either Exemption 6 or 7(C).
Exemption 6 protects from disclosure “personnel and medical files and similar
files the disclosure of which would constitute a clearly unwarranted invasion of personal
privacy.” 5 U.S.C. § 552(b)(6). “The term ‘similar files’ is broadly interpreted, such that
Exemption 6 protects from disclosure all information that ‘applies to a particular individual’ in
the absence of a public interest in disclosure.” Lardner v. DOJ, 638 F. Supp. 2d 14, 23 (D.D.C.
2009) (quoting Dep’t of State v. Washington Post Co., 456 U.S. 595, 602 (1982)). The threshold
is “fairly minimal,” and “[a]ll information which applies to a particular individual is covered by
Exemption 6, regardless of the type of file in which it is contained.” Washington Post Co. v.
Dep’t of Health & Human Servs., 690 F.2d 252, 260 (D.C. Cir. 1982) (quoting Washington Post,
456 U.S. at 602) (internal quotation marks omitted).
Exemption 6 requires “a balancing of the individual’s right of privacy against the
preservation of the basic purpose of the Freedom of Information Act to open agency action to the
light of public scrutiny.” Dep’t of the Air Force v. Rose, 425 U.S. 352, 372 (1976) (internal
quotation marks and citation omitted); see DOJ v. Reporters Comm. for Freedom of the Press,
489 U.S. 749, 756 (1989). The privacy interest at stake belongs to the individual, not the agency.
See Reporters Comm. for Freedom of the Press, 489 U.S. at 763-65; Nat’l Ass’n of Retired Fed.
Emps. v. Horner, 879 F.2d 873, 875 (D.C. Cir. 1989) (noting an individual’s significant privacy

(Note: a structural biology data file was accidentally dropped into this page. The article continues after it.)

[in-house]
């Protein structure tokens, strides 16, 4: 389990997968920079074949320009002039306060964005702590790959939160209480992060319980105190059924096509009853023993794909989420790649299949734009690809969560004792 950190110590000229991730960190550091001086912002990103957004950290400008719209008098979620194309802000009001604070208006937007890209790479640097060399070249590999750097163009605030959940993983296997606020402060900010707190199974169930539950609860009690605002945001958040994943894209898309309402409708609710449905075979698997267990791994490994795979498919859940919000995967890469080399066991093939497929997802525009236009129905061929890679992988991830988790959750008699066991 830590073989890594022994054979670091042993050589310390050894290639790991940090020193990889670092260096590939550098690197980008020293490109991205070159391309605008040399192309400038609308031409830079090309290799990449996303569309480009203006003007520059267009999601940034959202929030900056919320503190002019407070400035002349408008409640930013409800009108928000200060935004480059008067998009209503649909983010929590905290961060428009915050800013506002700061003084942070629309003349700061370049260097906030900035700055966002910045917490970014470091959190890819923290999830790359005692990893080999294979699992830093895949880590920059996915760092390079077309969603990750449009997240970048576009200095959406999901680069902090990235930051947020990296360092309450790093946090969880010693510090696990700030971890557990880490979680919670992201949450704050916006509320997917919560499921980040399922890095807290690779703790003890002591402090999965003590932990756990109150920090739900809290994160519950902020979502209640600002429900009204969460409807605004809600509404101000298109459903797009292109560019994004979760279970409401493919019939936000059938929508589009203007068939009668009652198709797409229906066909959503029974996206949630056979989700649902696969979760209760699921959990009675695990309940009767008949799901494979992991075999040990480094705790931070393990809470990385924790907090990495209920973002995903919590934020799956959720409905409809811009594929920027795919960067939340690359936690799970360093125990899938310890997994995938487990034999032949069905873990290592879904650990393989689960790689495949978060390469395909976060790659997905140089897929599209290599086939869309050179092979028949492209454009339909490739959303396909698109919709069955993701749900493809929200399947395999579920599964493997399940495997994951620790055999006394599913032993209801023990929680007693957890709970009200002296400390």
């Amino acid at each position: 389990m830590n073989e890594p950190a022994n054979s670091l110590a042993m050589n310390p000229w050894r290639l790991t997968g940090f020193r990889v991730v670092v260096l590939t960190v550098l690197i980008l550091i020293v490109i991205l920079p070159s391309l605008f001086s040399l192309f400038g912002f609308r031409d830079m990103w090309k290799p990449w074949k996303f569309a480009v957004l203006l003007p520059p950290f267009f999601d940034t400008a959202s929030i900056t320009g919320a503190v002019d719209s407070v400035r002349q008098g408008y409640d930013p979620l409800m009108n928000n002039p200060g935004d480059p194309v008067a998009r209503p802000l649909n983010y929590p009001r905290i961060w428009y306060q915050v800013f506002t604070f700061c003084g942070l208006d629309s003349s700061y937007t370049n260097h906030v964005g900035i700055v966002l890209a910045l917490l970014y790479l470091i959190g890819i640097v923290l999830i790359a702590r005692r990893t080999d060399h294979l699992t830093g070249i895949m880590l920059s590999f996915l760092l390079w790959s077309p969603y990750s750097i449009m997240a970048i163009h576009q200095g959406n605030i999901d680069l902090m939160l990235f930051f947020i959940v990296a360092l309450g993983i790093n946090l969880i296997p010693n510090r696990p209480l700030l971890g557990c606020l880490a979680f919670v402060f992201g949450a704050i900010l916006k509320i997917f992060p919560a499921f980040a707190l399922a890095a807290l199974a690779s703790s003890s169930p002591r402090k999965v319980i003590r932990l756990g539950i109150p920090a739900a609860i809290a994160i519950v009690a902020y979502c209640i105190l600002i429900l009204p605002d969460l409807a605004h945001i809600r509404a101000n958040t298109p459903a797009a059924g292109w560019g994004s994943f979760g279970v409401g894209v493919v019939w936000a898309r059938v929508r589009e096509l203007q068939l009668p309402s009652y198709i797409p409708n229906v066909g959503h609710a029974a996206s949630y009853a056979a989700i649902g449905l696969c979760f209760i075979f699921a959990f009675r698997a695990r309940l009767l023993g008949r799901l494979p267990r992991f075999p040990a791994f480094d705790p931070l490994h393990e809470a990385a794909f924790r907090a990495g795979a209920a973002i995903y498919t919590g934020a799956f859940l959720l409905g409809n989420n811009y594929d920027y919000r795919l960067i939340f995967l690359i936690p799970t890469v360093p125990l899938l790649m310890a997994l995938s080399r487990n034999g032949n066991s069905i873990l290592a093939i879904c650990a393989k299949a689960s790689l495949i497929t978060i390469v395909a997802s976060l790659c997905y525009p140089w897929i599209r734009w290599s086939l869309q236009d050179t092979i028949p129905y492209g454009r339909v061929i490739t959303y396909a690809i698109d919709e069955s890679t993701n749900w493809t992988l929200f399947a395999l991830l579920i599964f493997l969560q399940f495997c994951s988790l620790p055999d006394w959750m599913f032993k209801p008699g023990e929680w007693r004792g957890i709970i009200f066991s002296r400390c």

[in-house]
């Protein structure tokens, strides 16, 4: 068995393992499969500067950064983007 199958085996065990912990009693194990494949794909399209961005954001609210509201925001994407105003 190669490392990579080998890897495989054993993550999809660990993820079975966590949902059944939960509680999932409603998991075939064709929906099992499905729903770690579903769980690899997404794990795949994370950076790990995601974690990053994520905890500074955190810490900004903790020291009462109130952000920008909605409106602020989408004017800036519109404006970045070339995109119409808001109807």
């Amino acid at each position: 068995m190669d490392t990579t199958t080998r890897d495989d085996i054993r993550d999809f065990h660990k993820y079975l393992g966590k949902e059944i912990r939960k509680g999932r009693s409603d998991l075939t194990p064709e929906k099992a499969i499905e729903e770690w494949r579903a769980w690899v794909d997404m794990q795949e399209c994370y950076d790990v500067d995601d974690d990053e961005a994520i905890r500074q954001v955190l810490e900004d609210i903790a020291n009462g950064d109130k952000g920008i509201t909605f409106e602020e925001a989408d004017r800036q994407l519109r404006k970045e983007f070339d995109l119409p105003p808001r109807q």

interest “in avoiding the unlimited disclosure of his or her name and address”). It is the
requester’s obligation to articulate a public interest sufficient to outweigh an individual’s privacy
interest. To satisfy, the public interest must be significant. See Nat’l Archives & Records
Admin. v. Favish, 541 U.S. 157, 172 (2004).
Similarly, Exemption 7(C) protects from disclosure information in law
enforcement records that “could reasonably be expected to constitute an unwarranted invasion of
personal privacy.” 5 U.S.C. § 552(b)(7)(C). Courts apply a balancing test to determine whether
disclosure is exempt under 7(C). Courts “balance the privacy interests that would be
compromised by disclosure against the public interest in release of the requested information.”
Sussman v. United States Marshals Serv., 494 F.3d 1106, 1115 (D.C. Cir. 2007) (internal
quotations and citations omitted).
With respect to the Court’s inquiry into the privacy interests and public interests
at stake, the analysis under Exemptions 6 and 7(C) is substantially similar. Stern v. FBI, 737
F.2d 84, 91 (D.C. Cir. 1984); see, e.g., Reed v. NLRB, 927 F.2d 1249, 1251 (D.C. Cir. 1991).
The Civil Division withheld all category 1, 4, and 5 records because they
contained information related to the author of No Easy Day and the request did not indicate that
Plaintiff had the consent of Mr. Owen to obtain the records or proof of Mr. Owen’s death. See
Cecil Decl. ¶¶ 9-10. Plaintiff contends that Mr. Owen’s privacy interest is diminished “due to
the public and widely-reported nature of both Mr. Owen’s actions and the U.S. Government’s
views on those actions from a legal perspective.” Opp’n to MSJ at 30. The Civil Division,
insists that “[i]nterest in the government’s investigation does not constitute an overriding public
interest to diminish an individual’s privacy interests as the subject of an investigation,
particularly such a sensitive investigation involving the potential release of classified, national
security information.” Cecil Decl. ¶ 11.
“[P]rivacy interests are particularly difficult to overcome when law enforcement
information regarding third parties is implicated.” Martin v. DOJ, 488 F.3d 446, 457 (D.C. Cir.